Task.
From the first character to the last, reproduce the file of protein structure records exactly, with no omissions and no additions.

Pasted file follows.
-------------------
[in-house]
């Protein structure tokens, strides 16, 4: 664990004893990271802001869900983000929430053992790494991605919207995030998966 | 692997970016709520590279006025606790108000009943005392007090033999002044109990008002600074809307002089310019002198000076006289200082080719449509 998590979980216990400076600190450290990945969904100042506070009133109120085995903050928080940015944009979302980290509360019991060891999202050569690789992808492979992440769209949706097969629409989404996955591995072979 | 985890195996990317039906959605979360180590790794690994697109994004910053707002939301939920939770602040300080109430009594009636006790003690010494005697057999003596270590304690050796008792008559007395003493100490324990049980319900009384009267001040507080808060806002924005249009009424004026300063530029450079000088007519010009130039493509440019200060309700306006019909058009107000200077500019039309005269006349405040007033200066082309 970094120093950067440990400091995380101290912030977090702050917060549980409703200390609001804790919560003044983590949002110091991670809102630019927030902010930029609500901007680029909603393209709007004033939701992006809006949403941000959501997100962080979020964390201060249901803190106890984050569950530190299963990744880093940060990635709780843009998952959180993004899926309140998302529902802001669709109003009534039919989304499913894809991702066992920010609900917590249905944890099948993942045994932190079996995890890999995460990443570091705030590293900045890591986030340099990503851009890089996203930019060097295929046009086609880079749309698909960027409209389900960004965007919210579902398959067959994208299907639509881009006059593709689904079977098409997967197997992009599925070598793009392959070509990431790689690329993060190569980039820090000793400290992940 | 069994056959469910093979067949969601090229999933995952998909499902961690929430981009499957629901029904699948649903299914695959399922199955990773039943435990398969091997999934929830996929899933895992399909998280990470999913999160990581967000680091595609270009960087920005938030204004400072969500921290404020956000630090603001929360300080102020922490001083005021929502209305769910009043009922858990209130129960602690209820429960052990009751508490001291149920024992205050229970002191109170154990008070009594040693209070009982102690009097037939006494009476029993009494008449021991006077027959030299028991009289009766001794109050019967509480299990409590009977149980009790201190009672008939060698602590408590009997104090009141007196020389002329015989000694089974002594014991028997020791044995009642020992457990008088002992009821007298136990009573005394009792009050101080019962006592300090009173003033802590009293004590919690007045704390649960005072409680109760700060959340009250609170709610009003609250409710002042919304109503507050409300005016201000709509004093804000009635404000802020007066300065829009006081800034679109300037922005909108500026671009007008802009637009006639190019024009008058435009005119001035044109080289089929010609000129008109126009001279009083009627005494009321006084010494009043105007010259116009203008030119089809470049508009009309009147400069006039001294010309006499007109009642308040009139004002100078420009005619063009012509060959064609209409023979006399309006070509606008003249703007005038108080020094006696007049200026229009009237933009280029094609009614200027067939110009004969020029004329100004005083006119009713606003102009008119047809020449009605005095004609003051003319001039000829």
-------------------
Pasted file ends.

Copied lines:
[in-house]
């Protein structure tokens, strides 16, 4: 664990004893990271802001869900983000929430053992790494991605919207995030998966 | 692997970016709520590279006025606790108000009943005392007090033999002044109990008002600074809307002089310019002198000076006289200082080719449509 998590979980216990400076600190450290990945969904100042506070009133109120085995903050928080940015944009979302980290509360019991060891999202050569690789992808492979992440769209949706097969629409989404996955591995072979 | 985890195996990317039906959605979360180590790794690994697109994004910053707002939301939920939770602040300080109430009594009636006790003690010494005697057999003596270590304690050796008792008559007395003493100490324990049980319900009384009267001040507080808060806002924005249009009424004026300063530029450079000088007519010009130039493509440019200060309700306006019909058009107000200077500019039309005269006349405040007033200066082309 970094120093950067440990400091995380101290912030977090702050917060549980409703200390609001804790919560003044983590949002110091991670809102630019927030902010930029609500901007680029909603393209709007004033939701992006809006949403941000959501997100962080979020964390201060249901803190106890984050569950530190299963990744880093940060990635709780843009998952959180993004899926309140998302529902802001669709109003009534039919989304499913894809991702066992920010609900917590249905944890099948993942045994932190079996995890890999995460990443570091705030590293900045890591986030340099990503851009890089996203930019060097295929046009086609880079749309698909960027409209389900960004965007919210579902398959067959994208299907639509881009006059593709689904079977098409997967197997992009599925070598793009392959070509990431790689690329993060190569980039820090000793400290992940 | 069994056959469910093979067949969601090229999933995952998909499902961690929430981009499957629901029904699948649903299914695959399922199955990773039943435990398969091997999934929830996929899933895992399909998280990470999913999160990581967000680091595609270009960087920005938030204004400072969500921290404020956000630090603001929360300080102020922490001083005021929502209305769910009043009922858990209130129960602690209820429960052990009751508490001291149920024992205050229970002191109170154990008070009594040693209070009982102690009097037939006494009476029993009494008449021991006077027959030299028991009289009766001794109050019967509480299990409590009977149980009790201190009672008939060698602590408590009997104090009141007196020389002329015989000694089974002594014991028997020791044995009642020992457990008088002992009821007298136990009573005394009792009050101080019962006592300090009173003033802590009293004590919690007045704390649960005072409680109760700060959340009250609170709610009003609250409710002042919304109503507050409300005016201000709509004093804000009635404000802020007066300065829009006081800034679109300037922005909108500026671009007008802009637009006639190019024009008058435009005119001035044109080289089929010609000129008109126009001279009083009627005494009321006084010494009043105007010259116009203008030119089809470049508009009309009147400069006039001294010309006499007109009642308040009139004002100078420009005619063009012509060959064609209409023979006399309006070509606008003249703007005038108080020094006696007049200026229009009237933009280029094609009614200027067939110009004969020029004329100004005083006119009713606003102009008119047809020449009605005095004609003051003319001039000829």